It follows that any order of the English court which has the effect of requiring a third party to do or refrain from doing something abroad is exceptional.

With this in mind, what does ‘able to prevent’ in the Derby v Weldon proviso mean? It was not spelt out in that case and Ms Prevezer accepts that it does not require the third party to disobey the local criminal law or an order of the local court. Her submission is, however, that it does require the third party to breach its contractual obligations to its customer (its mandate) and that if it has to pay damages as a result, it is adequately protected by the terms of the standard form undertaking which the claimant gives which says:

‘The applicant will pay the reasonable costs of anyone other than the respondents which have been incurred as a result of this order … and if the court later finds that this order has caused such person loss and decides that such person should be compensated for that loss, the applicant will comply with any order the court may make.’

Ms Prevezer submits that if the bank was unwilling to breach its mandate it could apply to the local court for relief so that anything it did or did not do would not be in contempt of the English court.

This analysis, if nothing else, shows that the Derby v Weldon proviso is unclear. A third party would be ‘able’ to disobey the local criminal law or an order of the local court, but it is rightly conceded that the proviso does not require it to do this. Should it be required to breach its contractual obligations? I do not think so. Those obligations could be enforced by order of the local court which the third party would have to obey. I see no logical justification for distinguishing between the third party’s contractual and other legal obligations under the local law. The onus should be upon the claimant to obtain relief from the local court rather than upon the third party.

Like Clarke J I do not think the undertaking in damages provides sufficient protection for the claimant. Damage to reputation and regulatory consequences abroad could not be adequately compensated. The bank might also be forced into litigation abroad with a customer or a third party or be faced with arguments here as to whether any particular loss fell within the terms of the undertaking.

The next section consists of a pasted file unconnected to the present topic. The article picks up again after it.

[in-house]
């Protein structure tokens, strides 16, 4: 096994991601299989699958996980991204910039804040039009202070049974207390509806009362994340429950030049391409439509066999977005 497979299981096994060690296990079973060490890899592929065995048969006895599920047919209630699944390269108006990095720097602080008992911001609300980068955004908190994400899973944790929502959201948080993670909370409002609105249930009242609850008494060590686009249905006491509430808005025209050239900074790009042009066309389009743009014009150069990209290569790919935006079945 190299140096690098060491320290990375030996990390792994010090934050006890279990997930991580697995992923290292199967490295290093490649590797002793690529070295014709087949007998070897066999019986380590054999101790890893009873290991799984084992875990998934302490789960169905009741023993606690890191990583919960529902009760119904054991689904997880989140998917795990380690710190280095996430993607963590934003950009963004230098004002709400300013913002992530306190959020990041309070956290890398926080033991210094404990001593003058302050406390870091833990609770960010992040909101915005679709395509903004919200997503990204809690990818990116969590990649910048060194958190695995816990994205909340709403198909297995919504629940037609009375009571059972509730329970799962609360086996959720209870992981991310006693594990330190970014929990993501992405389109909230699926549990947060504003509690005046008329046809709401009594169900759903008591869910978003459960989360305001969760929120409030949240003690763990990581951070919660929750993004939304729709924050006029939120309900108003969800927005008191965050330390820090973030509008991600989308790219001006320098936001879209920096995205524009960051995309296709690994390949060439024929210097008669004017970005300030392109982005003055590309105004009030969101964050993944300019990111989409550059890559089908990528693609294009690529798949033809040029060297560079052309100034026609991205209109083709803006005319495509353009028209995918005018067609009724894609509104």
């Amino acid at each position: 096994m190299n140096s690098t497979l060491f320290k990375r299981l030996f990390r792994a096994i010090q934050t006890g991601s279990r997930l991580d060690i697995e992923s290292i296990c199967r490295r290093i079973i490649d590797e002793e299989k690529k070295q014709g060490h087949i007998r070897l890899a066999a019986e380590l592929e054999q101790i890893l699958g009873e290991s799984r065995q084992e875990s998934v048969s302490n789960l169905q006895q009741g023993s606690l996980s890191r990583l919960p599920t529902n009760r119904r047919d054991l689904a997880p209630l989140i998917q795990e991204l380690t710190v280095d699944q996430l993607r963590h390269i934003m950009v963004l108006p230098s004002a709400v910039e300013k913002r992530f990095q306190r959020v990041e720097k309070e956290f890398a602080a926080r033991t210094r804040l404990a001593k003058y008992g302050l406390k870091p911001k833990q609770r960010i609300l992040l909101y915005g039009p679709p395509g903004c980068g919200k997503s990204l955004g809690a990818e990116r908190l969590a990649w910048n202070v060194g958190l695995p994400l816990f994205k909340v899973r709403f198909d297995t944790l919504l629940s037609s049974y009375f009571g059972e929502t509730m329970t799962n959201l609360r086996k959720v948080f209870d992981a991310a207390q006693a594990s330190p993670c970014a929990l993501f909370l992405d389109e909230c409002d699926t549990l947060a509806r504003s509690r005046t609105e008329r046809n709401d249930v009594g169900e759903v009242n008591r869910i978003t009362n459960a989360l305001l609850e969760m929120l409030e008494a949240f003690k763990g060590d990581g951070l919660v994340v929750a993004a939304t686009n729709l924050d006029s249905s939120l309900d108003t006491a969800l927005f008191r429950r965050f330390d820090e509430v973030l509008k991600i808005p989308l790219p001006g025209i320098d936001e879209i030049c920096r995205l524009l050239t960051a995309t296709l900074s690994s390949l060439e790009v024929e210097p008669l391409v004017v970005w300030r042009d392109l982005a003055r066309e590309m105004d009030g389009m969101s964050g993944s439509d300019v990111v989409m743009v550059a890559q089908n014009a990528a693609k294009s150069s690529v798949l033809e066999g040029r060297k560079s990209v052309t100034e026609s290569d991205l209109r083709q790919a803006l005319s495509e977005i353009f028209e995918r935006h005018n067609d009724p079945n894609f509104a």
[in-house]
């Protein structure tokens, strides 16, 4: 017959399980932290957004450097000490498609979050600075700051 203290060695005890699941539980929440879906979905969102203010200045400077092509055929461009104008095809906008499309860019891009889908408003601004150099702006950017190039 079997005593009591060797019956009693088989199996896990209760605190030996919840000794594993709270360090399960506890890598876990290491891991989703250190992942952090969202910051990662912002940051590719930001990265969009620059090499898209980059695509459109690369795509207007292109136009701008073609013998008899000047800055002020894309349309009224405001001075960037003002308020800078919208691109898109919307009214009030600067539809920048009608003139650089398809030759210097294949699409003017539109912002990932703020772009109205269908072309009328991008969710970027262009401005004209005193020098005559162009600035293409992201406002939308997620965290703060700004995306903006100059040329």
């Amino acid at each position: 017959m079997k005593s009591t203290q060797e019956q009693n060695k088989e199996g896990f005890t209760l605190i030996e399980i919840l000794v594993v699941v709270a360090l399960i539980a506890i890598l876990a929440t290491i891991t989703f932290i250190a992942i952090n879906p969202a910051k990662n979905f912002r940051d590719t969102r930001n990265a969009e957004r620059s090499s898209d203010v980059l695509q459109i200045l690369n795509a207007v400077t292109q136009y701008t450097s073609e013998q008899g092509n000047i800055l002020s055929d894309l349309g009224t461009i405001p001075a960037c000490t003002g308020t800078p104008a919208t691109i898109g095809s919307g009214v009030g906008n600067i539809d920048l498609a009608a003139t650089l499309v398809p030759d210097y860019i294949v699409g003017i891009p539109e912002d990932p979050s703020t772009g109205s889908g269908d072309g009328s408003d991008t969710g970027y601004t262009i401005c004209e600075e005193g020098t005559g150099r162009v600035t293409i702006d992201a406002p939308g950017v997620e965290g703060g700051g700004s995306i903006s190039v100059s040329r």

Saville J’s statement makes it clear that there have been problems with the Derby v Weldon proviso and we were told by UBS that claimants usually agree to the Baltic proviso being added to the standard form so I do not think it can be assumed that the standard form has not given rise to problems in practice. The Baltic proviso does of course only require the third party to have a reasonable belief as to what its obligations are, but I think it is entitled to this degree of protection. As Clarke J pointed out in the Baltic Shipping case if the court had to decide whether the third party was able to prevent a breach of the order this might involve a prolonged and contentious inquiry as to what the local law in fact was.

So, like the three experienced commercial judges who have previously had to consider this point, I conclude that the need to avoid unwarranted extra-territorial jurisdiction, the need to provide reasonable protection for third parties affected by freezing orders and the need to clarify the Derby v Weldon proviso will usually entitle third parties to have the Baltic proviso added to the worldwide freezing order unless the court considers on the particular facts of the case that this is inappropriate. As third parties are not represented when the order is first made, I think the Baltic proviso should be included in the standard form.

I see no reason for not including the Baltic proviso in this case. The claimant deserves the best protection which this court can give, not least because it does not know where the defendants’ assets, if any, are. On the other hand none of the defendants are domiciled or resident in this country and there is no evidence or suggestion that UBS have held any of their assets here. Ms Prevezer argued that this was an ordinary case of its kind and I agree.

For these reasons I think this appeal should be dismissed and that the Rules Committee and the Commercial Court should consider the prescribed standard form in the light of this judgment.


I agree.


I also agree.

Appeal dismissed.

Cases referred to in judgments

Baltic Shipping v Translink Shipping Ltd [1995] 1 Lloyd’s Rep 673.
Babanaft International Co SA v Bassatne [1989] 1 All ER 433, [1990] Ch 13, [1989] 2 WLR 232, CA.

Derby & Co Ltd v Weldon (No 2) [1989] 1 All ER 1002, [1990] Ch 65, [1989] 2 WLR 412, CA.

MacKinnon v Donaldson Lufkin & Jenrette Securities Corp [1986] 1 All ER 653, [1986] Ch 482, [1986] 2 WLR 453.
Securities and Investments Board v Pantell SA [1989] 2 All ER 673, [1990] Ch 426, [1989] 3 WLR 698.